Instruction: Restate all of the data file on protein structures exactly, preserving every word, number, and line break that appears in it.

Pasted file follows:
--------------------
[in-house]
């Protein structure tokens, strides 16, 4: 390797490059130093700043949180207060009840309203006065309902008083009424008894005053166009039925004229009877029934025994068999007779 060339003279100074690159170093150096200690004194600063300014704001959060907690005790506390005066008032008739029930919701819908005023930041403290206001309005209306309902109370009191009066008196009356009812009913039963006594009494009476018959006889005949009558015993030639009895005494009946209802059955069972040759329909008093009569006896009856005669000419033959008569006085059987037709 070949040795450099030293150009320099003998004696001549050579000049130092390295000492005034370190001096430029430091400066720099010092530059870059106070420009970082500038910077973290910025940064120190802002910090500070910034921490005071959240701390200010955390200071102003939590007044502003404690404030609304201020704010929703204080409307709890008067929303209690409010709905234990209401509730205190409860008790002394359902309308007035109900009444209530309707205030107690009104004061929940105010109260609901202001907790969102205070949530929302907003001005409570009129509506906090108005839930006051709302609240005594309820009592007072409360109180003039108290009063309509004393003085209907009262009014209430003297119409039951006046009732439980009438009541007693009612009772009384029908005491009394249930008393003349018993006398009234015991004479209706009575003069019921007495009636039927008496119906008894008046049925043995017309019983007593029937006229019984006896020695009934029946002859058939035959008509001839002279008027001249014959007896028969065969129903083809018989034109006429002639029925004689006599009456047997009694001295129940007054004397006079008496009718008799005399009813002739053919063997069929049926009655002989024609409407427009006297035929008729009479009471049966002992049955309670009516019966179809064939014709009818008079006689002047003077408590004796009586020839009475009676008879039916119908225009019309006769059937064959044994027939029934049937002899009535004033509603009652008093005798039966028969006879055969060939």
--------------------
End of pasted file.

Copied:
[in-house]
């Protein structure tokens, strides 16, 4: 390797490059130093700043949180207060009840309203006065309902008083009424008894005053166009039925004229009877029934025994068999007779 060339003279100074690159170093150096200690004194600063300014704001959060907690005790506390005066008032008739029930919701819908005023930041403290206001309005209306309902109370009191009066008196009356009812009913039963006594009494009476018959006889005949009558015993030639009895005494009946209802059955069972040759329909008093009569006896009856005669000419033959008569006085059987037709 070949040795450099030293150009320099003998004696001549050579000049130092390295000492005034370190001096430029430091400066720099010092530059870059106070420009970082500038910077973290910025940064120190802002910090500070910034921490005071959240701390200010955390200071102003939590007044502003404690404030609304201020704010929703204080409307709890008067929303209690409010709905234990209401509730205190409860008790002394359902309308007035109900009444209530309707205030107690009104004061929940105010109260609901202001907790969102205070949530929302907003001005409570009129509506906090108005839930006051709302609240005594309820009592007072409360109180003039108290009063309509004393003085209907009262009014209430003297119409039951006046009732439980009438009541007693009612009772009384029908005491009394249930008393003349018993006398009234015991004479209706009575003069019921007495009636039927008496119906008894008046049925043995017309019983007593029937006229019984006896020695009934029946002859058939035959008509001839002279008027001249014959007896028969065969129903083809018989034109006429002639029925004689006599009456047997009694001295129940007054004397006079008496009718008799005399009813002739053919063997069929049926009655002989024609409407427009006297035929008729009479009471049966002992049955309670009516019966179809064939014709009818008079006689002047003077408590004796009586020839009475009676008879039916119908225009019309006769059937064959044994027939029934049937002899009535004033509603009652008093005798039966028969006879055969060939």